**[updated to add…] **

I really wanted to find this clip online when I saw it on MSNBC. Did I go to MSNBC or CNBC first? No. I went to YouTube. YouTube went down today, so I had to go to the *NBC sites. Did I find it there? No. “The Tim Russert Show” doesn’t even seem to have a web prescence. Where did I find it? YouTube, courtesy of a French-speaking Canadian Blogger – whose own commentary I eventually read after writing my own. Using Google Translate. What a way to communicate. This newer, more networked, technology. How NOT 2000.

Dear Time Warner Cable,

Dear Time Warner Cable,

So, I went to your corporate site to check out again your Digital Phone service? Just to see the latest pricing and what your service offering is?

Yeah, I was browsing the feature page – and I’m guessing you really could use an update of the way you manage your site:


Wait, let’s look at that title more closely.


That’s probably your corporate favorite title and all. But I’d recommend not putting that on pages where prospective customers are looking at your service offerings.

  • Jay

I for one welcome my health records overlord

So, in the next few days, you’ll have to be under a technical rock to not know that Google has partnered with the Cleveland Clinic on medical records access for patients and care providers.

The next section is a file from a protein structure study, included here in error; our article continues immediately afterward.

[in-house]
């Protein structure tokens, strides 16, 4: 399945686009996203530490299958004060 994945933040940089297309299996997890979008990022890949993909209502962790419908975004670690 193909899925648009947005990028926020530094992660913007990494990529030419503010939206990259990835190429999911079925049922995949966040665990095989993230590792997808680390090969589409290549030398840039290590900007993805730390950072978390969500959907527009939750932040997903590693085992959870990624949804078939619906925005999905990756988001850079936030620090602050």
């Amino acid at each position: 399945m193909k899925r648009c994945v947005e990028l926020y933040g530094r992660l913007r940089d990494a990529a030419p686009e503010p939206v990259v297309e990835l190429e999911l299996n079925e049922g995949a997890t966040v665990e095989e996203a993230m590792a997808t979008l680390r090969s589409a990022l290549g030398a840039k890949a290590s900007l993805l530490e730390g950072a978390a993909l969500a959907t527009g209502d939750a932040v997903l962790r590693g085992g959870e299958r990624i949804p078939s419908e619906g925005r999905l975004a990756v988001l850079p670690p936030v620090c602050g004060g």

I imagine that a lot of the reaction that I’ll be seeing in my aggregator will be a lot like Fred Stutzman – because I tend to surround my aggregator with folks that think like Fred. I always respect Fred’s viewpoints and I almost universally agree with Fred on his viewpoints on things.

But not this time.

Now, I really do think that Fred has some very good talking points. And normally, I’d be all up in arms about the privacy implications of this.

But not this time.

(conflict of interest alert – I own a whopping 2 shares of Google stock)

Admittedly, maybe it’s that I’m not passionately concerned about the strict privacy of my medical records themselves. Maybe it’s because I’m southern, and we’ll talk about our ailments with strangers like most of America talks about the weather. I am passionate about protecting privacy though in general, so I don’t think that’s it.

So what I think it is is that the state of the medical records today is garbage and Google getting into this can only make things better.